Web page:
Oliver, who could be outspoken and critical of management, became the sacrificial lamb. Pirates general manager Harding “Pete” Peterson negotiated a complicated four-team trade with the Atlanta Braves, New York Mets, and Texas Rangers. Principally, the deal allowed the Pirates to acquire curveballing Hall of Fame right-hander Bert Blyleven from Texas. The primary cost was Oliver, who joined the Rangers as their new No. 3 hitter. So by the time that Oliver’s 1978 Topps card came out, showing him wearing the pillbox cap and gaudy colors of the Pirates, it was already out of date.
While the Rangers had mostly struggled since their relocation from Washington in 1972, they were an improving team that had won 94 games in 1977. Sure, the Texas summers were brutally hot, but the Rangers did offer the benefit of Arlington Stadium, an excellent ballpark for hitters and a place where fly balls traveled well during night games. Joining the Rangers, Oliver elevated the level of his game. A very good player in Pittsburgh, he became a full-fledged star in Texas. Over the next four seasons, he hit no worse than .309, posted OPS numbers in the .800 range, and made three All-Star teams.
Oliver reached his Rangers peak in 1980. Even though he was now 33 and seemingly at an age when most players decline, Oliver hit .319, clubbed 19 home runs, and reached a career-high with 119 RBIs. He also showed incredible durability, leading the league with 163 games played that summer.
Then came the strike-plagued season of 1981. Oliver lost his power stroke that summer, his home run total falling to four. In the meantime, his agent, Howard Mandel, tried to work out a contract extension with the Rangers. Mandel and the Rangers’ front office soon found themselves at odds - and Oliver found himself heading out of town.
The Rangers shopped Oliver aggressively in the spring of 1982. At one point, they agreed to a deal that would have sent Oliver to the New York Yankees for a package of Oscar Gamble, Bob Watson and Mike Morgan. But Gamble invoked his no-trade veto, scuttling the deal and leaving Oliver in Texas - at least temporarily. Later that spring, just before Opening Day, the Rangers traded Oliver to the Montreal Expos for a package headlined by slugging third baseman Larry Parrish.
The Expos had tried to acquire Oliver since 1977, as part of an effort to balance their right-handed heavy lineup. Now shifting to first base, Oliver found Montreal to his liking. Triumphant in his return to the National League, Oliver won the batting title with a .331 mark, while also leading the league in hits, total bases, and doubles. As a bonus, he blasted 22 home runs, establishing a career high.
Oliver would never match those numbers again, but he remained a standout hitter in 1983, batting an even .300, qualifying for another All-Star Game, and garnering some votes in the MVP race.
In 1984, the Expos decided to move in the direction of youth. That spring, they peddled Oliver to the San Francisco Giants for a package of outfielder Max Venable and right-hander Fred Breining. The trade triggered the journeyman phase of Oliver’s career. He bounced from San Francisco to Philadelphia to Los Angeles to Toronto over the next two seasons, settling into a role as a platoon player and pinch-hitter.
Unlike many fading stars, Oliver left the game on one last high note. After helping the Blue Jays clinch the American League East, he batted .375 with three RBI against the Kansas City Royals in the Championship Series. Oliver appeared to have something left to offer, but no other team expressed interest in him for 1986, at a time when major league owners were colluding against free agent players. To this day, Oliver believes that collusion ended his quest for 3,000 career hits. Instead, the skilled batsman settled for a total of 2,743 hits and a .303 lifetime batting average.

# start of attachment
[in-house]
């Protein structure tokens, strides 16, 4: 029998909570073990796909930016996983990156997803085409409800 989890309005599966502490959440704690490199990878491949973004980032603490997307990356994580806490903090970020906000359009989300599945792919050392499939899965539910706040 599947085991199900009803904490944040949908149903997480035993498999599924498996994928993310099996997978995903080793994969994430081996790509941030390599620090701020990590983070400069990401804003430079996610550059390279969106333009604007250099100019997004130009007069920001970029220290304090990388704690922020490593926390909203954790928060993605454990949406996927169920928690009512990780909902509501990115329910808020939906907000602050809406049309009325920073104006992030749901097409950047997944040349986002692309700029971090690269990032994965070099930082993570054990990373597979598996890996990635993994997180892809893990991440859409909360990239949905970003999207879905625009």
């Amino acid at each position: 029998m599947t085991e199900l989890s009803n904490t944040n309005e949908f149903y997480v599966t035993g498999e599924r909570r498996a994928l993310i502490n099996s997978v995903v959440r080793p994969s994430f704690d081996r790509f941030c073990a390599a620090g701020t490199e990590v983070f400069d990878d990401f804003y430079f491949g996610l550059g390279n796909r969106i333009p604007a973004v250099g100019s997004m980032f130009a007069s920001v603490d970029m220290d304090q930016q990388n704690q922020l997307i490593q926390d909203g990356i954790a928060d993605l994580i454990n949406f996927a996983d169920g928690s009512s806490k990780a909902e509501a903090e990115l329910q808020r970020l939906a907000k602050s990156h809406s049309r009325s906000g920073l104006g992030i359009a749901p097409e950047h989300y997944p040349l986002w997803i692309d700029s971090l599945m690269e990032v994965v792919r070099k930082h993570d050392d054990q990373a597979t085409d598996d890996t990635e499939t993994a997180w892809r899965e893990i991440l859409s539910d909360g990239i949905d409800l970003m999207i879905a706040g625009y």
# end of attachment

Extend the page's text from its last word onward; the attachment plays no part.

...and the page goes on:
After his playing days, Oliver returned to his native Portsmouth, Ohio, where he now serves as an ambassador for the city. He joined the board of an organization called “Suicide is Not Painless,” with the hope of doing something tangible to stem the tide of teenage suicide.
A few years after becoming part of the Hall of Fame staff, I had the honor of joining Al and his former Pirates manager, Chuck Tanner, on a panel about African-American players. It was the first time I met Oliver, who impressed me with his thoughtfulness and professional but inspirational demeanor. I understood perfectly how this man had become both a deacon and a motivational speaker, a man who preached to kids the importance of avoiding drugs and other temptations.
In 2004, the Hall of Fame invited Oliver and another former Pirate, Jim “Mudcat” Grant, to participate in a celebration of Black History Month. The two former teammates spoke in the Bullpen Theater, entertaining visitors and staff with their humor, their down-home nature, and their cogent thoughts on the state of race relations in baseball.
During the talk, Oliver expressed a hope that Major League Baseball would do more to involve former players like himself and Grant in efforts to reach out to the African-American community. “I really believe that they need to bring in more players who have been there, ballplayers who have been successful,” Oliver told a mesmerized crowd in Cooperstown. “I really believe the more successful that you’ve been, the more you have to offer. The more that you’ve been around, the more that you’ve been well-traveled, like Mudcat especially. Mudcat has seen it all. I believe there’s nothing in this world that Jim ‘Mudcat’ Grant has not seen! People he’s come in contact with, things that he knows.”
Oliver also agreed with Grant about the importance of baseball connecting with the inner city, but not just with young black athletes. “Mudcat just hit on one key point when he said inner city, but let’s bring in whites. Today’s society, in the inner city, you see whites as well. And what better way can we learn about each other. See, that’s where we need to be at in 2004. This is not 1804. We should be like this now. What better way to bring people together to learn about each other, and find out that, hey, we are all in this together.”
By the end of that one-hour session in the Bullpen Theater, a thoughtful and well-spoken Al Oliver had convinced everybody that he knew even more about civil rights and race relations than he did the art of hitting.
Sometimes our baseball cards come to life in a way that is indescribable.
Bruce Markusen is the manager of digital and outreach learning at the National Baseball Hall of Fame